Blogging Service Shootout: Blogger vs. WordPress

Traffic Management

If you're at all serious about your blog, you'll want to know what kinds of traffic it gets, how the traffic is getting there, and usage patterns. Traffic management tools can be as simple as showing daily page views, or as sophisticated as revealing the referring site URLs and keywords that led people to visit your blog.

Blogger

Given that Google owns Blogger, one would expect that it would do a good job providing traffic statistics. I found it met those expectations.

Blogger provides basic stats, such as page views for today, yesterday, last month.
First off, it provides the basics: page views for today, yesterday, last month and during the entire site's history. You also get lists of the most popular blog posts and their page views.

In addition, you're provided with stats about referring URLs and referring sites, as well as keywords that were used to draw people to your site. There's also a list of page views by country, as well as a map showing the relative traffic from different countries using color-coding. You get a list of page views broken out by browser or operating system. And all this information can be sliced and diced so you can see it by the day, the past week, the past month, or all time. As with WordPress, I found nothing wanting in Blogger when it comes to traffic management.

WordPress

As it does with site management, WordPress shines when it comes to traffic management. And probably for the same reason: Because it is associated with a higher-end product and shares many of those features.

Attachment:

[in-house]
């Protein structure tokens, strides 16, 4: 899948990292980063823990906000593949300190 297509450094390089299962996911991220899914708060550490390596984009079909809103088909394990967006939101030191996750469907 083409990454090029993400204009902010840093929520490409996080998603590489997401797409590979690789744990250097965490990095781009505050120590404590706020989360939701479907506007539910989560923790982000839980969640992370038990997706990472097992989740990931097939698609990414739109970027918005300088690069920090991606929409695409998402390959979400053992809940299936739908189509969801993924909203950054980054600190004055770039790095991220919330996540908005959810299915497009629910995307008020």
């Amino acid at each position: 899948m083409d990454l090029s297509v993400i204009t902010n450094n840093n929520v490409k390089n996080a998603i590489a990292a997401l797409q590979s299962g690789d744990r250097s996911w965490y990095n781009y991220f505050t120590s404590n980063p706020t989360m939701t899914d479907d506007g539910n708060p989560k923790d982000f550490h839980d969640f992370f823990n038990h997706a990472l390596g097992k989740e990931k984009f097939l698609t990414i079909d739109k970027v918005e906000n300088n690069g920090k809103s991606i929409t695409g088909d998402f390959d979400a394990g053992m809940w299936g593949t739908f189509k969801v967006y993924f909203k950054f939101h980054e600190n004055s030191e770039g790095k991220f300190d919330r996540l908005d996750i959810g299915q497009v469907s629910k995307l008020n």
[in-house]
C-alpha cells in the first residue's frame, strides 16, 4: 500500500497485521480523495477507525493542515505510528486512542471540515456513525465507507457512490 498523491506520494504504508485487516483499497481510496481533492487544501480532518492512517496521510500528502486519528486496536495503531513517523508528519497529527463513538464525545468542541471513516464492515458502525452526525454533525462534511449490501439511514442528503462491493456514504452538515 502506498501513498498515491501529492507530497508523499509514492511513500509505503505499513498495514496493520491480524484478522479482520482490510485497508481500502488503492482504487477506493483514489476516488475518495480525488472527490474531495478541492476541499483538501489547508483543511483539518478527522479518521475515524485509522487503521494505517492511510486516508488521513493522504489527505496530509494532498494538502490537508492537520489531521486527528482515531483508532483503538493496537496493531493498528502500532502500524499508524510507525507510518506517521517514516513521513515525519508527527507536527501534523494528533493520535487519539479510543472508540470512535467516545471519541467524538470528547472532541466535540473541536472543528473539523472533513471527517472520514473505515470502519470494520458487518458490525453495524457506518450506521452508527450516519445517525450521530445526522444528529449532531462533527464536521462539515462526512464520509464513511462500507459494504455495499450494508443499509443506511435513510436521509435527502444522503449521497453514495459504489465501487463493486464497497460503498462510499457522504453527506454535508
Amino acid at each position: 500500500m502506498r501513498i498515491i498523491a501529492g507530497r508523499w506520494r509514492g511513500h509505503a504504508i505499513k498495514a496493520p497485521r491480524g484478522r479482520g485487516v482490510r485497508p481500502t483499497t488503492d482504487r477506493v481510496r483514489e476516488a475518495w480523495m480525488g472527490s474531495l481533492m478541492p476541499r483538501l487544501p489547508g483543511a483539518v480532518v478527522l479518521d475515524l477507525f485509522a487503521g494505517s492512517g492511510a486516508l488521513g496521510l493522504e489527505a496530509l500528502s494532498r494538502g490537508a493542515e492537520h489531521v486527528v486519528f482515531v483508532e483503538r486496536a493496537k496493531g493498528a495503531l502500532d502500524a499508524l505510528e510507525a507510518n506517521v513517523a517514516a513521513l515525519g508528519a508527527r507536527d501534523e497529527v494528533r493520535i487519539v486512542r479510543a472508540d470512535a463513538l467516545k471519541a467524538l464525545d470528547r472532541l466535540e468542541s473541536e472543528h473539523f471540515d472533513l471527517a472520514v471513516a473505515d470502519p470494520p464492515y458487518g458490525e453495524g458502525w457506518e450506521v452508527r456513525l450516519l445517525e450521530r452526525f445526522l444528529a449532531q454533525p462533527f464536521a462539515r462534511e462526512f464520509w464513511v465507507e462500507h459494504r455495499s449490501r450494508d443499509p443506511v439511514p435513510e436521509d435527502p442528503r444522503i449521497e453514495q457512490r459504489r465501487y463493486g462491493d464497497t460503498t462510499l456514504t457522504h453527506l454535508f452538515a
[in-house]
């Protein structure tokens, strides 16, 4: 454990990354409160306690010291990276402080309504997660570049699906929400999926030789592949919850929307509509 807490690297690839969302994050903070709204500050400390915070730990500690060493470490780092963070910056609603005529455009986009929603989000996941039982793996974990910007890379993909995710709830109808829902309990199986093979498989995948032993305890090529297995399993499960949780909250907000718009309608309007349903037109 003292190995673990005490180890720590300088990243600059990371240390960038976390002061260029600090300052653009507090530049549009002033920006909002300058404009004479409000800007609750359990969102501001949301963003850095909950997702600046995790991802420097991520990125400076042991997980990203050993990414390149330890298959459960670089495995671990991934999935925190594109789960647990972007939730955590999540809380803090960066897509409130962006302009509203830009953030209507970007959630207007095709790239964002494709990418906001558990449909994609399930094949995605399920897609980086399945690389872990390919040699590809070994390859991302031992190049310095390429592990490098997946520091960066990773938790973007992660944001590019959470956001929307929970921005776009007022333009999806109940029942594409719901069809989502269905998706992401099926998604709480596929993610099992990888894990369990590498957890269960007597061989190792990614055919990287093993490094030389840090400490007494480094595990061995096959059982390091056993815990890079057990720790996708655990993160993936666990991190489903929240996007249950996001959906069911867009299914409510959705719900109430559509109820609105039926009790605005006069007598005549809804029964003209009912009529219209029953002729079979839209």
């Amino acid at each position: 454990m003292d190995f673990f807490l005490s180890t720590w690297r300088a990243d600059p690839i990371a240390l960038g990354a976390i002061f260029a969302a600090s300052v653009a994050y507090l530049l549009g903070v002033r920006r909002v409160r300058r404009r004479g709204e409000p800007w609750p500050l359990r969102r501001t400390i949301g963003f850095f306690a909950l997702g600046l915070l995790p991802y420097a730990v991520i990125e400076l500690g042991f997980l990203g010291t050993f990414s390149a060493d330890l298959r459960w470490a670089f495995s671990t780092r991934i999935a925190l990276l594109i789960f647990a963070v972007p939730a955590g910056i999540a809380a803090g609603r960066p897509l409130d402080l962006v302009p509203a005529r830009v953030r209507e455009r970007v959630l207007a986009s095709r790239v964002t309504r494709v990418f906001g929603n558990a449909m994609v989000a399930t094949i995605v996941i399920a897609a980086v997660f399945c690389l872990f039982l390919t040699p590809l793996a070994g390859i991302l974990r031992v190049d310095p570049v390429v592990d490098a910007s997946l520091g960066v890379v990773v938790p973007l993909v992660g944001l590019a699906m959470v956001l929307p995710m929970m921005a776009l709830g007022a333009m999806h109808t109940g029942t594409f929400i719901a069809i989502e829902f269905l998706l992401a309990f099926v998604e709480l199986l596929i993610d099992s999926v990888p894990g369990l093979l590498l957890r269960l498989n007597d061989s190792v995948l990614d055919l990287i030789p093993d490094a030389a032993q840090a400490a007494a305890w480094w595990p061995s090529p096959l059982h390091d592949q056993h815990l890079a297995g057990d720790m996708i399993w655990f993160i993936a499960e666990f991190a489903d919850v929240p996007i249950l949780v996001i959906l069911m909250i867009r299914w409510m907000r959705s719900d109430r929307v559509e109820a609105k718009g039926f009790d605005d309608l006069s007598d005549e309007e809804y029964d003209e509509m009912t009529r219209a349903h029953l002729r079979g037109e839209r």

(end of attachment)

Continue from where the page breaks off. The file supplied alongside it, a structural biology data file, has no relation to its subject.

WordPress shines when it comes to traffic management.
When I clicked Stats on the Dashboard's navigation menu, I found traffic-management heaven. Want to see page views by the day, the week or the month? You can do that, as well as seeing on what day you had the most traffic. Want to see what sites are referring traffic to you, and how much they refer? Yes, you can get that as well.

You'll be able to see the most popular posts and pages, pages that link to your blog, and more. You can block your site from being indexed by Google and other search engines if you want. You can create a site index. And you can even see how many spam comments have been removed automatically from your site using the Akismet tool.

All in all, I found WordPress had every tool I could want for traffic management, including many I never thought of. And they were all easily accessible, and simple to use and understand.

Bottom line

This one's a toss-up -- both offer excellent tools for tracking traffic, getting data on referring sites and more. You won't go wrong with either one.

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